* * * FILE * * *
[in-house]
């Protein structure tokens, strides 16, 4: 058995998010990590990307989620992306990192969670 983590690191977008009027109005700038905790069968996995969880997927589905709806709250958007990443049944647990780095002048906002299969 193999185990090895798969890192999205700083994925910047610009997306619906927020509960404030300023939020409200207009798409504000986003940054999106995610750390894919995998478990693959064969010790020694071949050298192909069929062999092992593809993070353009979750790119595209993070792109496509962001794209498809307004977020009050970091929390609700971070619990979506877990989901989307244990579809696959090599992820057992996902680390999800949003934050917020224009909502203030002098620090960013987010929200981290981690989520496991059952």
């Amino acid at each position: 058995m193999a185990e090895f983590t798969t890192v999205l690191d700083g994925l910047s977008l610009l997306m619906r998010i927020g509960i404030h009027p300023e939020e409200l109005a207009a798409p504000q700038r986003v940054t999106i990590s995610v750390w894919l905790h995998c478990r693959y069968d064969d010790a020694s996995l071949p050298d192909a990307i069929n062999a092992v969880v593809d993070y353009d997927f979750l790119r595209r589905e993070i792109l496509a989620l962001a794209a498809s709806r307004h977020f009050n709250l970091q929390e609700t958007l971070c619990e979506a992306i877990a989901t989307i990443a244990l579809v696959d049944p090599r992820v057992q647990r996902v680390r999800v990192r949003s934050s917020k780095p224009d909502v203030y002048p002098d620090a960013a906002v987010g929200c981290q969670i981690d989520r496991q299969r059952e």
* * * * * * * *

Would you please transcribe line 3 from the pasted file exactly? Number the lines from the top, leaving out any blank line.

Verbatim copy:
């Amino acid at each position: 058995m193999a185990e090895f983590t798969t890192v999205l690191d700083g994925l910047s977008l610009l997306m619906r998010i927020g509960i404030h009027p300023e939020e409200l109005a207009a798409p504000q700038r986003v940054t999106i990590s995610v750390w894919l905790h995998c478990r693959y069968d064969d010790a020694s996995l071949p050298d192909a990307i069929n062999a092992v969880v593809d993070y353009d997927f979750l790119r595209r589905e993070i792109l496509a989620l962001a794209a498809s709806r307004h977020f009050n709250l970091q929390e609700t958007l971070c619990e979506a992306i877990a989901t989307i990443a244990l579809v696959d049944p090599r992820v057992q647990r996902v680390r999800v990192r949003s934050s917020k780095p224009d909502v203030y002048p002098d620090a960013a906002v987010g929200c981290q969670i981690d989520r496991q299969r059952e």